Back in the 1950s when 14th Street was known as “Auto Row,” venerable prewar buildings housed ground-floor car dealerships with warehouses above them. The area has experienced a welcome renaissance since then: Buildings remain intact on the outside, while trendy retail shops and galleries at ground level are paired with condo conversions above.
This is the scenario that Ernesto Santalla encountered when he was hired to renovate a newly purchased fourth-floor, one-bedroom condo. “It was a standard, builder-grade loft space,” Santalla recalls. “The clients wanted to make it special. We explored its full potential and decided to reconnect it with its warehouse origins.”
Santalla and his team gutted the space and started over. They exposed the ceilings, redirecting the mechanical systems wherever possible to convey a sense of openness. “We accepted the drains and ducts and opted to wrap them and be done,” he says. “The goal was to make it look like we’d done nothing.”
In its current iteration, the apartment is basically one large room, encompassing living, home office and kitchen areas. Floor-to-ceiling industrial-style windows flank one long wall, offering expansive views of the urban skyline and admitting generous natural light. The clients—a childless couple—didn’t want a lot of private space, so Santalla removed the wall that had separated the bedroom and replaced it with a floating partition that doesn’t reach the ceiling. He also replaced a wall that had separated the front entry from the kitchen with a floating hall closet. “When we think of a room, we think we have to put up walls,” Santalla observes. “But you can create rooms or areas without walls and maximize space.”
His clients preferred a spare, streamlined look, so Santalla eliminated baseboards throughout and concealed wires and switches wherever possible. Custom, built-in cabinets float on the walls at both ends of the apartment (the office and bedroom); all built-ins—including the bedstead and the cabinet in the living area that holds media equipment—are made of sand-blasted oak and drywall. They are painted white to blend with the walls.
One of Santalla’s goals was to showcase the owners’ extensive abstract art collection. Dominating the main room, a custom platform attached to the glass-topped desk provides the base for a life-sized figurative sculpture by Amsterdam artist Nelson Carrilho. In the kitchen, a steel sculpture by Yubi Kirindongo of Curaçao stands sentry on a corner of the cabinet, while a resin wall sculpture by British artist Keith Milow occupies one wall and a large-scale canvas by Milow creates a focal point behind the desk. A sliding panel on the floating wall facing the living area displays a painting by French-born artist Philippe Zanolino; when open, it reveals the TV and when closed it showcases a complementary piece beside it by the same artist. Magnets lock the wall into place.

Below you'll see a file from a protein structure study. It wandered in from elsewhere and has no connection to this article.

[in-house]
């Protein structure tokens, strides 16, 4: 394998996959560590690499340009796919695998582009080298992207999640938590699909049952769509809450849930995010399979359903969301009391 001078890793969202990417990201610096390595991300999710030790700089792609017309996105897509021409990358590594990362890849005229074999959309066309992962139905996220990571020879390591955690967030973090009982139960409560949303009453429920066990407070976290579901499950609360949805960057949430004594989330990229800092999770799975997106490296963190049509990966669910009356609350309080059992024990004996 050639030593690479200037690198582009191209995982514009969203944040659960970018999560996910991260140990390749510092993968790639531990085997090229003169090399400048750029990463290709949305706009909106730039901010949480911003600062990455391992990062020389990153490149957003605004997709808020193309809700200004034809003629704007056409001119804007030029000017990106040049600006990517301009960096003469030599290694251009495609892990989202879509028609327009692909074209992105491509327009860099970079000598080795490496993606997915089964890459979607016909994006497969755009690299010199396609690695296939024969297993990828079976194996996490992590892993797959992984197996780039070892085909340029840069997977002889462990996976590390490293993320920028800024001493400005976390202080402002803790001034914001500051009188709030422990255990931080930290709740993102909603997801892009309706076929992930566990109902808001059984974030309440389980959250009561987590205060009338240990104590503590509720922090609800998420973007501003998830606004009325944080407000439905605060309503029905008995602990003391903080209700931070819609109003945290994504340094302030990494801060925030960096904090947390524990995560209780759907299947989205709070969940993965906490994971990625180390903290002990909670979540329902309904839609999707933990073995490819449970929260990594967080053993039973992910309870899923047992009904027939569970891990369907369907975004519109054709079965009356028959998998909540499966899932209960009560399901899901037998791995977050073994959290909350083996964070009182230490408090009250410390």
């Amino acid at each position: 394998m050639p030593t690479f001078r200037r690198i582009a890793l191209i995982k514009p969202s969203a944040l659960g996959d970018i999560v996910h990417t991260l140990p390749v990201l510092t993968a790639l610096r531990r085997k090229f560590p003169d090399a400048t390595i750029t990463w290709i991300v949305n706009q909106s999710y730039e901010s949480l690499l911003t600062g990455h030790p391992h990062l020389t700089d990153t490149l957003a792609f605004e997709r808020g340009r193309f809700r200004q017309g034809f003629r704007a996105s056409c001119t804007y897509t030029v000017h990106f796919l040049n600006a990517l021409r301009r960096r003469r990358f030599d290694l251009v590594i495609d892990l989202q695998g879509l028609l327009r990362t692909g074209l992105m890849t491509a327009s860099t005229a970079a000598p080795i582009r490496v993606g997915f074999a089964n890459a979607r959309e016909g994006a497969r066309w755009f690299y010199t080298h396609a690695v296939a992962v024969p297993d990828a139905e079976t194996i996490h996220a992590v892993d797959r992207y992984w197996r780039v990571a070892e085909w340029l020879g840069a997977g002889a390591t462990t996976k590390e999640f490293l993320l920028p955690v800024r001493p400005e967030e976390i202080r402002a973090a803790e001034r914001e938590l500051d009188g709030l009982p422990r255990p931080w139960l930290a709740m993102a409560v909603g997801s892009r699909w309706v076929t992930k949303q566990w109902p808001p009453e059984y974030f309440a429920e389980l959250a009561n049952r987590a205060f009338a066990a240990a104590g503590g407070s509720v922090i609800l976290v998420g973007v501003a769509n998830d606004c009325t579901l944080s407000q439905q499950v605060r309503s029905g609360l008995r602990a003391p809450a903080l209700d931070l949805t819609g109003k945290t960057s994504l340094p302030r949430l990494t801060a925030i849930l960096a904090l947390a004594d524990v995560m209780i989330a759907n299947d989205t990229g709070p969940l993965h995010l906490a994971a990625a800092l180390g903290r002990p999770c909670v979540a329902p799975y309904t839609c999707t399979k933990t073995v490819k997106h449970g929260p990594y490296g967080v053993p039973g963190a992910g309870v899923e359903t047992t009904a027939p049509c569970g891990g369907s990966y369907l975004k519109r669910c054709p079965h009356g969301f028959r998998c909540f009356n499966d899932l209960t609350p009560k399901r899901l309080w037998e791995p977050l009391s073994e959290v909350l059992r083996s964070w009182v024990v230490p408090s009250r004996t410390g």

The custom kitchen houses stainless-steel Miele appliances on one wall. A nook below the Kirindongo sculpture accommodates a dining table from the clients’ previous home that’s been trimmed to fit the space. It can be pulled out for company.
Santalla describes the bedroom as “an intimate space where you can still feel the amplitude of the apartment.” Keith Milow paintings on aluminum sheets hang above the floating cabinet while an abstract by Zanolino hangs over the bed. An adjacent den has been replaced by a large master bath and walk-in closet with a floor-to-ceiling, semi-custom elfa shelf system. The bath is tiled in porcelain and boasts a long vanity where Kohler sinks and fittings are illuminated by Viabizzuno lighting.
Sleek, modern furnishings include a B & B Italia sofa, a glass-topped Fontana Arte coffee table on industrial wheels and Barcelona stools—all grouped on a pieced cowhide rug made in Argentina and purchased through Contemporaria. Eames management chairs in black leather can be rolled up to the desk or the nearby dining table as needed.
Detailing throughout reflects an edgy, industrial aesthetic. Extra-heavy doors with Soss hinges hang flush with the walls to create a sense of visual seamlessness. Extensive track lighting maximizes the effect of the art, and old-growth hickory floors with eight-inch planks have a satin finish that reveals the wood’s imperfections, adding an element of texture and contrast. “Throughout the space,” Santalla says, “we looked for the simplest expression possible.”
Photographer Geoffrey Hodgdon is based in Deale, Maryland.
RENOVATION ARCHITECTURE & INTERIOR DESIGN: ERNESTO SANTALLA, AIA, LEED AP; JAMES C. SOLOMON, AIA, LEED AP; SPENCER MCNEIL, designer, Studio Santalla, Washington, DC. CONTRACTOR: Madden Corporation, Rockville, Maryland.